Antique pistols similar to these were stolen from a South Australian address.

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T/C’s bargain Venture; new Queensland gun laws pass parliament; antique pistols stolen; world champ Dawson takes local honour; Russian Olympians lost for a new coach; guns-for-drugs cop jailed; don’t let cops in, shooters told.

T/C’s bargain Venture

Thompson/Center’s Venture Weather Shield rifles are up to 30% cheaper, following a price drop that brings them under $800 – a great price. Claimed to be 50 times more corrosion resistant than stainless steel, the matte Weather Shield finish is matched with a composite stock that includes Hogue over-moulded grips. You get a lot of rifle for your money: guaranteed MOA accuracy, pillar-bedded action, scope-mounting bases, adjustable trigger and plenty more. The Weather Shield is available in .223, .22-250, .243, 7mm-08, .308, .270, 7mm RM, .30-06 and .300WM. See your local dealer or the Frontier Arms website for more details.

New Queensland gun laws pass parliament

Queensland’s latest new firearm legislation passed through parliament this week and is now awaiting assent. It includes harsher penalties for serious weapons offences as well as a reduction in red tape for legitimate shooters. There is also an amnesty of unregistered firearms, under which licensed shooters will be able to register them. Read more in this story.

Antique pistols stolen

South Australian police are investigating a theft from Clapham during which the victim’s wallet, some jewellery and two decommissioned antique flintlock pistols were taken. The pistols are unique and police believe that they may come to someone’s attention, whether offered for sale or spotted somewhere. The picture above is from a catalogue showing the type of pistols stolen. If anyone has information that may assist police, or is offered the pistols to buy, they are encouraged to call Crime Stoppers on 1800 333 000 or report online at www.sa.crimestoppers.com.au.

World champ Dawson takes local honour

Greg Dawson has been named Armidale (NSW) Senior Sports Star of the Year, in recognition of his victory earlier in the year at the metallic silhouette pistol world championships. Greg was in Tasmania when the award was announced, winning at a national shoot and earning a place in the Australian team that will tackle next year’s world championships.

Russian Olympians lost for a new coach

Vladamir Lisin has been re-elected unopposed as the head of Russia’s shooting union, the tycoon not falling victim to the purging after the nation’s failure at the London Olympics. The fact that the team won only a single bronze medal was a shock to the Russians, and their coach resigned as a result. Lisin, Russia’s second richest man and a keen hunter, says no new coach stands out and he has hinted Russia may look abroad for the person who will guide its shooters to the 2016 Olympics.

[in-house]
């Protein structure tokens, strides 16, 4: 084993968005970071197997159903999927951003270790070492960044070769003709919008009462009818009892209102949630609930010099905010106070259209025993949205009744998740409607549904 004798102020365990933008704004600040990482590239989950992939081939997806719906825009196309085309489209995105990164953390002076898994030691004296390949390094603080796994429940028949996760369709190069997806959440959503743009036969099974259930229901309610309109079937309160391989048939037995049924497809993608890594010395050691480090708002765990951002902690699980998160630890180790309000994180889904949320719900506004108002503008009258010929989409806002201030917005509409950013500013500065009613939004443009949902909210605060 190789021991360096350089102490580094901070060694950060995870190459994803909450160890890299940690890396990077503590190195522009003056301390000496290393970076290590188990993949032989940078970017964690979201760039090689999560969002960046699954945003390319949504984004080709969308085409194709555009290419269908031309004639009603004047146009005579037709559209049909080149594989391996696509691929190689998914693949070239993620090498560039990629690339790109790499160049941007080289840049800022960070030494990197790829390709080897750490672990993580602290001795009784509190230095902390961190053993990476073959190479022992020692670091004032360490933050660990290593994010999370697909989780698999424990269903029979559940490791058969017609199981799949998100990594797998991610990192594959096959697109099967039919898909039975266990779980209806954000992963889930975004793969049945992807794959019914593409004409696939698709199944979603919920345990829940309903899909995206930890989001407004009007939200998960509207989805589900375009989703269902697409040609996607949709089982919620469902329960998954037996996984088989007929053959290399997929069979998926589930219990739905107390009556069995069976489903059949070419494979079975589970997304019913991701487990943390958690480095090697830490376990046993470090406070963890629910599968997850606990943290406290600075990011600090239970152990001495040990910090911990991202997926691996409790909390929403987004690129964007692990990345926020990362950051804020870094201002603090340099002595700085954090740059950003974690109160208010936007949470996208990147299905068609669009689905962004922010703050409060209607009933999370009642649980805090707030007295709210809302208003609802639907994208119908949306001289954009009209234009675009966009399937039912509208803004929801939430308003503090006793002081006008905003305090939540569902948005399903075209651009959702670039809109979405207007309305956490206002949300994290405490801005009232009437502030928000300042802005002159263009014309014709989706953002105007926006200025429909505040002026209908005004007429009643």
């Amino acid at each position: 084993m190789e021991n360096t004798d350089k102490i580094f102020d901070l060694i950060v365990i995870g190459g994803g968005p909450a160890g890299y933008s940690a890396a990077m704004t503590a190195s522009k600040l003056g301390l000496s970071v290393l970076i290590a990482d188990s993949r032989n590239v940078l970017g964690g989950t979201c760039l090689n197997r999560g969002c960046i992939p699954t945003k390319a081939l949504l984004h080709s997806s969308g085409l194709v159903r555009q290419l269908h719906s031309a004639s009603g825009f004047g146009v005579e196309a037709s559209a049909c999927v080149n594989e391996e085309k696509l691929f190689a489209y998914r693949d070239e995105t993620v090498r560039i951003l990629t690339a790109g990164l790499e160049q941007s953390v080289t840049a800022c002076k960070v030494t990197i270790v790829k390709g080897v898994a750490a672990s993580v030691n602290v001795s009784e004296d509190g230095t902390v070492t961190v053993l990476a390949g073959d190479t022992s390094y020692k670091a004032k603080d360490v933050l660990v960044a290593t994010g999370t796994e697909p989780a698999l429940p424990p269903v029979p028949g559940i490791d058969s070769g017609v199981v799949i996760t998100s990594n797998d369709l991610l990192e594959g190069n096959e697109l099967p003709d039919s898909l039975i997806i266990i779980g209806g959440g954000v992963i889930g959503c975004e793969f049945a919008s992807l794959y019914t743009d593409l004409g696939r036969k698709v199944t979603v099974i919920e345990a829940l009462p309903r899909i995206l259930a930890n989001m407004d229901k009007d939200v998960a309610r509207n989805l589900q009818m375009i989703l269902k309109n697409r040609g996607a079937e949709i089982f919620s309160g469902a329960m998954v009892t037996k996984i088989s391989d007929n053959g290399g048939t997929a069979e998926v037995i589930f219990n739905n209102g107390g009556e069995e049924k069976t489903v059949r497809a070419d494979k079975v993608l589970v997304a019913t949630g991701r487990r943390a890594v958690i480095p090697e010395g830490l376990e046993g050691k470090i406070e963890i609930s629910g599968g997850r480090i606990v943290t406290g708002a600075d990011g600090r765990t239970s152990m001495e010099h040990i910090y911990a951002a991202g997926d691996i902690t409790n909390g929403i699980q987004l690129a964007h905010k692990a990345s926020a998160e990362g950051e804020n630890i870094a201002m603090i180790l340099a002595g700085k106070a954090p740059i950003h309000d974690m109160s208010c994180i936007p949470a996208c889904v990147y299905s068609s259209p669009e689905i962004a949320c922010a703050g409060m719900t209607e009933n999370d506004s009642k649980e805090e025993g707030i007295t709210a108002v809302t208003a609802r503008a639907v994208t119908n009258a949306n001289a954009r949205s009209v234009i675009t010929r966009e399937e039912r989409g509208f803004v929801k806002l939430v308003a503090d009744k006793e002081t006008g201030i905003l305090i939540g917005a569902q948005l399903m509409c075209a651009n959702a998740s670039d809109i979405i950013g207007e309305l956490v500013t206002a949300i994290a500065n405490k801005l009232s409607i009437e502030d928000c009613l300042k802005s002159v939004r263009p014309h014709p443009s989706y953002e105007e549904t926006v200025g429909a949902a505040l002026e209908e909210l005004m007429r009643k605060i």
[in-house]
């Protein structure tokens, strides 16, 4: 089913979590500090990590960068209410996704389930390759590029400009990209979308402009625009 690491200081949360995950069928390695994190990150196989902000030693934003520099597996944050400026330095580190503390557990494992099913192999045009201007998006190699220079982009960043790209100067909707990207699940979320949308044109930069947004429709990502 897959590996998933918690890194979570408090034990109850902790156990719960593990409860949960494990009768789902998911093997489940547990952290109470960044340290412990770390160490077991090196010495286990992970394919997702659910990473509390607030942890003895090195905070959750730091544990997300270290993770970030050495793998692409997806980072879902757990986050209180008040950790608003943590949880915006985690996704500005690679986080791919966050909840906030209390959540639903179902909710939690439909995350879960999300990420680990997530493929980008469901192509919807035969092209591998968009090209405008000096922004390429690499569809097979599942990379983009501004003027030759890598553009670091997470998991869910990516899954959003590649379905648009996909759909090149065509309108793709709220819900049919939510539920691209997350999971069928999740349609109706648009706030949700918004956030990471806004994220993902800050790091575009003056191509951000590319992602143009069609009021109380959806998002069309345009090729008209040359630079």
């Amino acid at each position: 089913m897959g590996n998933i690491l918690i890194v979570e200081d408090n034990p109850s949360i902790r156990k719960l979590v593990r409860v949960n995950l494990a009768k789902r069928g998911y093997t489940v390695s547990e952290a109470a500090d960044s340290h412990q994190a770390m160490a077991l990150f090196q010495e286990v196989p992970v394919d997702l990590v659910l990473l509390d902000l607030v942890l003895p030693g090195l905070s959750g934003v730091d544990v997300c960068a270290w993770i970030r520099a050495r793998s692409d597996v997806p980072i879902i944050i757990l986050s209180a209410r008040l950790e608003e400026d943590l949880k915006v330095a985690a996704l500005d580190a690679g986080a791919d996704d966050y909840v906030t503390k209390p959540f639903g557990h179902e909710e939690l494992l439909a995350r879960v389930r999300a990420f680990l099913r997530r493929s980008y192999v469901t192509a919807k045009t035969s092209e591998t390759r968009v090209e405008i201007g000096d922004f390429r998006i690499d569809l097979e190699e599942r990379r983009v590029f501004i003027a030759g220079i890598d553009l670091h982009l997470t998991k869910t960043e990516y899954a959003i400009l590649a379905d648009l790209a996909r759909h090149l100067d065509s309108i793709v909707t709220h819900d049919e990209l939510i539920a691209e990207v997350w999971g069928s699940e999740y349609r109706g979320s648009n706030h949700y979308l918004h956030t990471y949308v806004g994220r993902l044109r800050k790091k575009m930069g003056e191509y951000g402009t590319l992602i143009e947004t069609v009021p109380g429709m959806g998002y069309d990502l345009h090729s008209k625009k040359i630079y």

Guns-for-drugs cop jailed

A New York policeman has been sentenced to 15 years in jail for stealing police handguns and using them to fund his drug habit. Nicholas Mina was caught by other officers who were investigating Ivan Chavez, who offered prescription drugs in exchange for guns. Mina had stolen four pistols from the lockers of fellow officers, and had also sold his own sidearm to Chavez. All the weapons were recovered. Chavez is likely to get 20 years for his crimes.

Don’t let cops in, shooters told

Welsh police have angered shooters by announcing a plan to conduct unannounced firearms inspections. The British Association for Shooting and Conservation (BASC) says the plan by North Wales police to carry out spot checks on legally held firearms and ammunition is in breach of government guidelines. The BASC says police do not have automatic legal powers of entry to inspect firearms security, and the spot checks go against Home Office guidance, which states that home visits should be arranged by prior appointment at a mutually convenient time. The BASC also questioned security issues around the presence of uniformed police making it obvious where firearms were kept, and questioned the ability of non-specialist officers to properly interpret the sometimes vaguely worded legal requirements for safe storage of firearms. “We are advising members that they do not have to give police officers access to their home for the inspection of security unless the police are acting to protect life and property under the Police and Criminal Evidence Act, they have a magistrate’s warrant, a revocation letter has been served or they intend to seize a firearm used in a crime,” a BASC spokesman said.


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Mick Matheson

Mick grew up with guns and journalism, and has included both in his career. A life-long hunter, he has long-distant military experience and holds licence categories A, B and H. In the glory days of print media, he edited six national magazines in total, and has written about, photographed and filmed firearms and hunting for more than 15 years.

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